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HORT September 7 and 9

by: Morgan Notetaker

HORT September 7 and 9 HORT 3440

Marketplace > University of Georgia > HORT 3440 > HORT September 7 and 9
Morgan Notetaker
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These notes go over the lectures from September 7 and 9
Herbs, Spices, and Medicinal Plants
James Affolter
Class Notes
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This 6 page Class Notes was uploaded by Morgan Notetaker on Sunday September 11, 2016. The Class Notes belongs to HORT 3440 at University of Georgia taught by James Affolter in Fall 2016. Since its upload, it has received 5 views.


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Date Created: 09/11/16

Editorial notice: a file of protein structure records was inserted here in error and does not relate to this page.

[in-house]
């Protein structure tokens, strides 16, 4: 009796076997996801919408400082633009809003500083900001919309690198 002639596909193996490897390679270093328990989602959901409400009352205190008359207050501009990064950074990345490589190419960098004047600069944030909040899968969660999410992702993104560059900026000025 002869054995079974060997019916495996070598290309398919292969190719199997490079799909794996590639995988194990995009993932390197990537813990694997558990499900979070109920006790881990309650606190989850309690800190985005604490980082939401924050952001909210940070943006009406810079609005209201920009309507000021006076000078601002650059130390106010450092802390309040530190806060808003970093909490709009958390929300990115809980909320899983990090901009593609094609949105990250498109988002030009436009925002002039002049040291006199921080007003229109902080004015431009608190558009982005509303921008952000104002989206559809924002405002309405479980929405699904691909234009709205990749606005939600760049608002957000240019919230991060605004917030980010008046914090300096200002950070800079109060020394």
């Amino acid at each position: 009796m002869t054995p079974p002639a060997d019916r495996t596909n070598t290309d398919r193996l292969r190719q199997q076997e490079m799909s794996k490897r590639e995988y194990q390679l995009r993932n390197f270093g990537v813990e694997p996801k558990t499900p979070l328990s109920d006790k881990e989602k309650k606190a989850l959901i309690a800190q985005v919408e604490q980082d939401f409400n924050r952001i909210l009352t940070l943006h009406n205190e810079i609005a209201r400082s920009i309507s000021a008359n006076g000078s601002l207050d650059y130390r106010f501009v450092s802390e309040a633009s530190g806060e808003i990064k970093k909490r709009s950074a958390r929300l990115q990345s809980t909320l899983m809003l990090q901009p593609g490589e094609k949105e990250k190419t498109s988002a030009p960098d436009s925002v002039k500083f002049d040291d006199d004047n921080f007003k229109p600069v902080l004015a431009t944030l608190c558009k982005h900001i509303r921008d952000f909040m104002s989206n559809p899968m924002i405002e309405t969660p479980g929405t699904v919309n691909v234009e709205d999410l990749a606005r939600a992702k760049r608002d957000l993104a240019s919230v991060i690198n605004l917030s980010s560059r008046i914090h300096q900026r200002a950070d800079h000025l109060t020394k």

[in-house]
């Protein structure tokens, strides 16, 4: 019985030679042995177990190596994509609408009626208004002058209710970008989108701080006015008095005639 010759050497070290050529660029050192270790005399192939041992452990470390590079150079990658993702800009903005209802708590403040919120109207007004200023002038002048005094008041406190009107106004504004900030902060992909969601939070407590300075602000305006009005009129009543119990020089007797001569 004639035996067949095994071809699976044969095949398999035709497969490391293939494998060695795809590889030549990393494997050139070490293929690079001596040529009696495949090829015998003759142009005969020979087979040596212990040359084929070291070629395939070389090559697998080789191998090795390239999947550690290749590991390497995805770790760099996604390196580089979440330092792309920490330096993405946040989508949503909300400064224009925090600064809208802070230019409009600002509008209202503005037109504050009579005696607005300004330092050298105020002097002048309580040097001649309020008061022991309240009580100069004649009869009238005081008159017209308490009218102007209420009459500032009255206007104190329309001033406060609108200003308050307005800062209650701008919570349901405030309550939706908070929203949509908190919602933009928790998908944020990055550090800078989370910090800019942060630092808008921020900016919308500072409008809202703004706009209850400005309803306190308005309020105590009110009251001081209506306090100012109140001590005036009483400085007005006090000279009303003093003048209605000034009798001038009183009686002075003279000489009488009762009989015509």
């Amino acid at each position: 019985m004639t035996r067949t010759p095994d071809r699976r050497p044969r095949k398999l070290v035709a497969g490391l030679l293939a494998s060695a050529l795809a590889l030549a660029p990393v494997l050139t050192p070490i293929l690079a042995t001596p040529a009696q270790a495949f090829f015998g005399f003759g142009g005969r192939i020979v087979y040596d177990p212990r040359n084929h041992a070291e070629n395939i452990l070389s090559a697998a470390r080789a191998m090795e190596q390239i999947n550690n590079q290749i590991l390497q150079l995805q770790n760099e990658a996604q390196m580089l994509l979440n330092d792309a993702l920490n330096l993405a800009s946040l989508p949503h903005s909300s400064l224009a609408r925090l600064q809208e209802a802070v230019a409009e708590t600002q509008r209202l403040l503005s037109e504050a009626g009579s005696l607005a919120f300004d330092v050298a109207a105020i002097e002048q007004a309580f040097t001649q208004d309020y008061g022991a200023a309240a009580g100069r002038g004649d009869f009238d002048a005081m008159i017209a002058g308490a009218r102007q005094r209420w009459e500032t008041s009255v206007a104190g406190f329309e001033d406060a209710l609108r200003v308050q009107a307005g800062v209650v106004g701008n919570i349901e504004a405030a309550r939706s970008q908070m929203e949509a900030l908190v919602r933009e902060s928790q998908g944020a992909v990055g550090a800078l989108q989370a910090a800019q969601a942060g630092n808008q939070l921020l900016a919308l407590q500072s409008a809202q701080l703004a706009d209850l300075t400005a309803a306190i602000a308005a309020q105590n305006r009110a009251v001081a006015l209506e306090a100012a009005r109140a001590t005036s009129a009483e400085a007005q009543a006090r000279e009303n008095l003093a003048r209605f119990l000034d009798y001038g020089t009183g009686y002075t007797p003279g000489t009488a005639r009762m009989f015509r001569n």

September 7 Gardening  Cultural Requirements for Herbs in Home Gardens o Good drainage  Herbs need good drainage with air and water  Soil prep: local soils are heavy clays  Need to add sand or composted bark to improve texture and structure  Position and prune plants to keep air moving through them  Discourages diseases  Our hot humid summers breed fungal diseases o Soil pH and Light  pH: our soils are acidic  Meed to increase pH to 6.0-7.5  Granulated or pelletized lime is good for this  Have soil test done  Sunlight: most medicinal herbs need at least 6 hours of sun a day  Late afternoon direst sun is tough in summer but the plants at State Botanical Garden (SBG) can tolerate it  Morning sun is best  Some species require more shade (ginseng, goldenseal)  Mulch  Use: Suppresses weeds, conserves water, moderates temperature, reduces erosion and soil splash, is attractive  Types: Pine straw, bark, plastic, organic products  Keep mulch couple inches away from base of plant stems o Water and nutrition  Irrigation: provide occasional deep watering once or twice a week during summer  Many herbs are from dry climates  Best to avoid wetting foliage  Fertilization: feed lightly 2-3 times during growing season  Use balanced fertilizer (10-10-10) or even lower nitrogen (5-0-10) o Ratios of nitrogen, phosphorous, potassium  Over-fertilization results in soft growth open to insects, drought, disease o Spent rest of class showing pictures from SBG and his home garden September 9 **Review sheet on ELC Metabilites  Primary vs Secondary Metabolites in Plants o Carbs, lipids, proteins, nucleic acids are essential to life and called primary metabolites  Occur in major metabolic pathways of plants (respiration, photosynthesis, cell division) o Plants make other compounds via metabolic pathways  Secondary metabolites  Diverse functions and often source of medicinal/culinary value  Many plant toxins belong to this group  People thought secondary metabolites were waste products of metabolism; now know they are important ecologically in plants o Attract pollinators and fruit dispersers o Inhibit bacterial and fungal properties o Deter grazing animals and insects o Inhibit growth of competing plants  Secondary Metabolites o Terpenes  Hydrocarbons (carbon and hydrogen)  Range a lot in size and structure  Essential oils, resins, polyterpenes  Essential Oils: provide flavor and aroma  Resins: pharm, varnishes, rosin, insecticides, chewing gum, turpentine, perfumes, oil-based plants  Polyterpenes: elastic compounds, natural rubber form Hevea brasiliensis (Rubber Tree)  Taxol: Pacific Yew  Carotenoid pigments: give red, orange, yellow pigments found in plants and usually called primary metabolites; gives tomato red color o Phenolics  All have 1+ aromatic benzene rings with 1+ OH groups  Large and diverse category of compounds, range from small to large complex macromolecule  Flavanoids, tannins, lignin  Natural browning of cut surfaces (Apples and potatoes) caused by phenolic with oxygen  Some essential oils are phenolic compounds (clove oil and bergamot)  Flavonoids: water soluble pigments called anthocyanins found in red cabbage and many flower petals  Tannins: stains, dyes, inks, tanning agents for leather; discourage herbivores; important flavoring in tea, red wine, and fruits  Lignin: primary metabolite in cell wall, gives wood hardness and strength, made of thousands of phenolic molecules  Urushiol: poison ivy/ oak that causes itchy and blistering rash  Tetrahydrocannabinol: THC, phenolic resin, active ingredient in marijuana o Glycosides  Have sugar with non-sugar molecule  When metabolized, sugar splits off and non-sugar component becomes physiologically active  Non-sugar components are usually a terpene, steroid (a lipid), or phenolic compound  Saponins: combo of sugar and steroid  Soapy later with water, bitter, gastric upsets, detergents and shampoos  Yams important food crops, vinces that make tubers rich in starch and protein, saponins in yams are a steroid that is used in human sex hormones and cortisone  Birth control pills based on diosgenin form yams; inhibit ovulation  Synthetics largely replaced them now in birth control pills  Cardiac Glycosides: similar to steroid, affect heartbeat, fatal in large doses, digitoxin from foxglove  Cyanogenic glycosides: realse HCN when metabolized (cyanide) th  Cassava 6 most imp food in world, tubers can cause death by cyanide poisoning if not processed to remove toxins o Alkaloids  Nitrogen, synthesized from amino acids  Mammalian physiology (central nervous system) effects  Like neurotransmitters in brain  Stimulants: caffeine,, cocaine, ephedrine (ephedra)  Depressants: morphine and codeine  Hallucinogenic: Tropane, mescaline, ergot alkaloids  Poisons: nicotine; in high doses  Mustard Seed: release volatile sulphur-containing compounds when cells are damaged is reason the delayed reaction when we chew mustard seeds; mustard and onion family o Isothiocynates have sulphur o Substrate compound and enzyme are stored in differernt compartments within cell o When cell is broken the substrate compound and enzyme are brought in contact and produce a spicy flavor compound called isothiocyanate o Pungent flavor in onion gamily due to volatile sulphur compounds released when tissue cut and substrate/enzyme in contact  Allinase, alliin, allicin  Alliin with allinase to form allicin; peak from allin; a=gone when turns to allicin o Garlic active ingredient is allicin; the lacrimatory factor (causes tears) in onion  Cutting onion under water will wash away some of crying factor  Cutting cold will retard enzyme activity  After digestions suplhur in blood stream into lungs and diffuse into exhaled garlic= garlic breath Summary of major secondary metabolites on slide 29 Taste Test o Ability to taste certain chemical compounds is genetically determined o Depends on alleles in your DNA o Taste Strips:  White= control  Blue= PTC  Yellow= Thiourea  Pink= Sodium Benzoate  PTC o Ability to taste is based on chromosome 7 o PAV allele is the dominant allele and AVI is recessive; affect PTC gene  2 PAV= strong/ bitter taste  1 PAV= mild taste  2 AVI= no taste o Should expect about 70% of people to be able to taste it  Almost 100% of Native Americans can taste it  Thiourea o Genetic variation influencing taste perception is unknown o Majority of people are tasters or mild tasters  Sodium benzoate o Often used as food preservative o Discourages mold growth o Varied taste responses to this  Quinine water: some taste it and some can’t o Some think it’s sweet and some think it’s bitter  Key Takeaway: we all respond differently to different chemical stimuli in the environment o This is due to genetics o Reason why pharmaceutical drugs affect people in different ways o Reason why different people differ in their response to phytochemicals and herbal medicines